Wednesday, February 15, 2012

Our First Outing: A Boat Ride down the Ogooue River

Papyrus plants line some parts of the riverbank.
    If you google “Gabon”, you might find pictures of forest elephants, humpback whales, “surfing” hippos and the colorful primate, the mandrill.  The nation of Gabon is a unique collection habitats: dense forests, white sandy beaches, marshes filled with tropical birds and an extensive collection of wide rivers. For a much more eloquent (and complete) documentation of what Gabon has to offer, I suggest the National Geographic articles and videos as well as the documentary Gabon: The Last Eden (on netflix).
     Suffice it to say, Gabon is beautiful with tons to see. However, I work in the hospital from Monday through Friday as well as attending rounds on the weekends; so a four-to-five day trek to one of the national parks is something I haven’t had a chance to do. My roommates and I are planning a few trips, but, for now, we explore the areas surrounding the hospital.
     The hospital is located on the banks of the Ogooue River. In the time of Dr. Schweitzer patients arrived by piroque (Gabonese wooden canoes) and all supplies came from surrounding towns via the river. When I look out of my bedroom window, I can see the river and the dense forest behind it. Most of the time, I struggle to focus on my work and have to close the curtain to get anything done.  
The view of the Ogooue from our house.
     The river is deceptively calm (there are undercurrents that are quite dangerous) and it looks like a wide, mirrored surface. Every so often the calm of the water is disturbed by a passing motorized piroque. The river extends from the very heart of Gabon, part of the water system that feeds the breathtaking Koungou Falls in Ivindo National Park, and flowing all the way out to the ocean. The province I live in is called Moyen-Ogooue and by the time the Ogooue reaches this area, it begins to divide into a vast delta system. The river creates small lakes or zile where fishing villages have thrived for hundreds of years. One visitor described the zile as “stepping back into time”.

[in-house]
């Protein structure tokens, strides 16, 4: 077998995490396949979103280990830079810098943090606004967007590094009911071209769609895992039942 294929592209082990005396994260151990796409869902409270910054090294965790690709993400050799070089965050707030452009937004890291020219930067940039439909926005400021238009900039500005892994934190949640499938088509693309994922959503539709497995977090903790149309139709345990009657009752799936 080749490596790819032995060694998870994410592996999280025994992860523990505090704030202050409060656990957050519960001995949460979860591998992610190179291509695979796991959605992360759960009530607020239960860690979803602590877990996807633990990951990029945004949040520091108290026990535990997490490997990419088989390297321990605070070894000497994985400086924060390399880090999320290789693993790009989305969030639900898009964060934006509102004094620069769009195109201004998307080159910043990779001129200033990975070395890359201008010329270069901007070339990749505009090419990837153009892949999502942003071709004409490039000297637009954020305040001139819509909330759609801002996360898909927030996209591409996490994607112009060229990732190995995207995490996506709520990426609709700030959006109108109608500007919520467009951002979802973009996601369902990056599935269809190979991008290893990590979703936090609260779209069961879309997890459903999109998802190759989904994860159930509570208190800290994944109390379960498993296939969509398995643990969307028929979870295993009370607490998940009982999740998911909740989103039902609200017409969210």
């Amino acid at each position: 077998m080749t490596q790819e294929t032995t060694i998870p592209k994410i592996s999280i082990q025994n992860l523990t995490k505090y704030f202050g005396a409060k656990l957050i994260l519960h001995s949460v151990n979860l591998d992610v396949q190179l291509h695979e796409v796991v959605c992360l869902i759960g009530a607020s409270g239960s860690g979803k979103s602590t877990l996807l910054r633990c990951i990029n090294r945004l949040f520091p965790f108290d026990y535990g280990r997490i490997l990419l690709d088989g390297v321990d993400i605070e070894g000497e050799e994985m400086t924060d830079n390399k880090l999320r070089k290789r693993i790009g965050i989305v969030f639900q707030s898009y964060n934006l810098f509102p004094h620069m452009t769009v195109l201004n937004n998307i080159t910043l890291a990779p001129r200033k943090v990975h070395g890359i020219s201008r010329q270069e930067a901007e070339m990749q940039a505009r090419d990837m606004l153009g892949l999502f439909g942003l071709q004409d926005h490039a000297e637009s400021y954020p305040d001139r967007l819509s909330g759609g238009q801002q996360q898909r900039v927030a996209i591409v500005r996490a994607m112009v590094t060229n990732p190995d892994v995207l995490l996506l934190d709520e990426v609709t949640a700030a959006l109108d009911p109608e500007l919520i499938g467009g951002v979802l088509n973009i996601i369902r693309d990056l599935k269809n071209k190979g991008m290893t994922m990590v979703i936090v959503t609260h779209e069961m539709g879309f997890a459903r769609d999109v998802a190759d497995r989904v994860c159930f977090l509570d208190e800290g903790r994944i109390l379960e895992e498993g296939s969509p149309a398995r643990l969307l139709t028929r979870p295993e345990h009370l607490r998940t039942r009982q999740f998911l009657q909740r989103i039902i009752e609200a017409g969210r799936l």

The fishermen spend their lives on their piroques, venturing into town only to sell their catch. Their children attend various public schools along the river and commute to school by piroque.

  The tourist centered part of the hospital (what remains of Dr Schweitzer’s original hospital and a small museum) offers day trips on the piroques. There are several destinations, but all trips begin on the banks of the Ogooue. All of the day trips are managed by the ever-friendly and jovial Yaya, whose wife also makes some of the arts and crafts sold at the bookstore. On the trips it is possible to see small groups of apes, a brightly colored reptile called a Varon, many birds and, in the dry season, you might even spot a hippopotamus. 
     Visiting students working at the hospital often join these trips, waiting for big groups so we can split the cost. (Each day trip costs about 90,000 cfa which is roughly $180. Split 6 ways, it is $30 per person.)
The second weekend I was here, I got a chance to take a day trip on the piroque. 
 My roommate and the other tourists getting into the piroque.

It is the rainy season so there were no hippos, but it was still an amazing experience. So many times during the trip, I looked out on the water and was overcome with emotion. I feel blessed to be working in such a beautiful country. I tried to take as many pictures as possible and here they are:


No comments:

Post a Comment